Category Archives: Food

Kind of Leaning in?: My Good-enough Martha Stewarting for LL & Cool J’s Awesome Ninjago Party


The other evening at a GNO, I said I’ve been hesitating to read Sheryl Sandberg’s Lean In because I’m afraid it will just confirm my suspicion: I lack ambition. If I really wanted to writes piles of dense scholarship, wouldn’t I? If I really wanted a tenure-track job, wouldn’t I apply to every single one that came on the market? But then I brightened: “Oh, but I can’t say I’m not ambitious at all. Let me tell you about this Ninjago party I’m planning–”

The women shook their heads. “That’s not the kind of ambition Sandberg’s talking about,” said my friend, Sulochana, a Martha-Stewart type who sews complicated costumes and just baked her daughter this fantastic cake last week:

Screen Shot 2013-06-23 at 8.34.10 PM

I call this a cake, but as each layer has to be prepared and baked separately, it’s more like 6 cakes

Sulochana’s domestic diva-ness is an aside. She is actually an assistant professor who is writing a book that will change the way scholars understand poetry. We might all agree she has the kind of ambition Sandberg has in mind. She’s good.

As for me, I lack both her homemaker skills and career path, and I lack the drive for both. I am not “good.” I am “good enough.” Good enough cooking and baking, good enough career, good enough parenting.

I still think, however, the Ninjago party planning showed a spark of ambition. Inspired by Craft, Interrupted (The Scientist sent me this site featuring supercrafty moms as we began our planning, as well as another one that showed a mom refurnishing her entire house to fit the Asian theme. Now that’s “good”!), I decided we could do a version of it, too. Here’s how it all went down:

The 24 kids were divided into 4 teams of 6–Jay, Zane, Kai, and Cole (Lloyd was so coveted, I had to exclude it for fairness). Each kid got a pin to wear on his shirt:

Screen Shot 2013-06-23 at 9.28.52 PM

All the eyes are a little creepy, no?

Two teams went to the park with The Scientist for Ninja star throwing, the “Serpentine” obstacle course, and Lord Garmadon’s Relay race. The Ninja stars were a pain in the ass to make  so I delegated that role:


Ever been to a carpet factory in Egypt? Our house was something like that . . .

Meanwhile, back at the ranch, my MIL had the kids decorating their “Bonezai boxes” with their Ninja names–using crayons in the shape of minifigs–while I ran the photo booth:


The Ninja name of Poor Princess is . . .

Ninjago party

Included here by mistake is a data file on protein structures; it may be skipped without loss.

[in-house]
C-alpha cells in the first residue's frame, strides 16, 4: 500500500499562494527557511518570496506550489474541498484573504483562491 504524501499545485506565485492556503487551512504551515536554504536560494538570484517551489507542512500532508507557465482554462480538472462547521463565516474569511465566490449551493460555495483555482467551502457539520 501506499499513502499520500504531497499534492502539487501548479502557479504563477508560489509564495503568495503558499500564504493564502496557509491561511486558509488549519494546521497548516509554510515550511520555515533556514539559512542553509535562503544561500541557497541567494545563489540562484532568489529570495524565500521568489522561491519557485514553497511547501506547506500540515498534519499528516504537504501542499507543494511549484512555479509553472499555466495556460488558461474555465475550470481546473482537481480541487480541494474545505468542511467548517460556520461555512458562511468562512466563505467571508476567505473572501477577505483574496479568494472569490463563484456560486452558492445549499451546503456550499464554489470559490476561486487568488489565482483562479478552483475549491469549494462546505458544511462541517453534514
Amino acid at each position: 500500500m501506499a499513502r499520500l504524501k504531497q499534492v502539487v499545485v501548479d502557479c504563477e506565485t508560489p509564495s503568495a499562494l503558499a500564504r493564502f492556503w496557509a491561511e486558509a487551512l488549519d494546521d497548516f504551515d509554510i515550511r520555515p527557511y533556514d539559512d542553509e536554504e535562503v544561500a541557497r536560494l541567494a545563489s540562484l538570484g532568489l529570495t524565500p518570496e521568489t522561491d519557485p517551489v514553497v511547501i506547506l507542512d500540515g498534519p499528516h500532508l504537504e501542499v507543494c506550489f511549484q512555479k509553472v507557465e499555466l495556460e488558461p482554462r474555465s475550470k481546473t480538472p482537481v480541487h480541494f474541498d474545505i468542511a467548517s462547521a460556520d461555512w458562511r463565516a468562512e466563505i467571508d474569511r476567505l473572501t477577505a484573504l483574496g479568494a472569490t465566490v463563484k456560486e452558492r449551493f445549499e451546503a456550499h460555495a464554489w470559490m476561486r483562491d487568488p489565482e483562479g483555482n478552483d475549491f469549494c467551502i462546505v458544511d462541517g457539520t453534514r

Testing . . . testing . . . Does this thing work?

Then we went to the backyard for Ninja training–


24 kids + one non-industrial bounce house = complete chaos

before the final mission: attacking the head of Sensei Wu:


Sensei Wu is full of crap — sweet, sugary crap!

And that was that. Well, almost. There was also an ice cream cake–

Ninjago cake

And, it being 2013, I also made a gluten free one–


And that was that. A good-enough party by a good-enough mom (and dad and Bubby and Zaidy) for good-enough kids.

But who am I kidding? It was pretty awesome! (at least I thought so!)

D Day


So, remember that decision we were supposed to make months ago about moving to the UK? Right. We’re still in the process of making it.

And in doing so, we are constantly weighing pros and cons. The biggest pro is that it is a professional step up for The Scientist. And there are other pros, of course, like new cultural experiences and European travel. On the other hand, I worry about not having a job there–about not ever getting a job there. Nevermind the longer term career issues for me, how can we possibly afford to live off of one academic salary? Also, I am also loathe to leave a place where I am quite content. But on the other hand (like Tevye, we seem to have many hands to play the other)–The Scientist has turned down tenure-track jobs before, and this is a really good one. How do we decide? Will a message just appear from the heavens?

It happens there are messages, like Chinese fortunes, but unwrapped and there for all to see, not up in the sky, but below, on the paving stones dotting my college campus. Throughout the semester–and our decision-making process–I trod on two on the path between my office and my classroom. One says “Yes!” (apparently the whole of the letter of acceptance a former dean used to send out). Another says, “Be happy. Never be content.”

It’s hard to ignore the signs.

BUT, there are other signs. Like grapes.

The other day, I’m chatting with my mom on the phone as I’m unpacking my groceries. Crunch, crunch, crunch in her ear. “Mom,” I gush, “I am eating the best grapes in the world. Do you know what I mean when I say the best grapes?”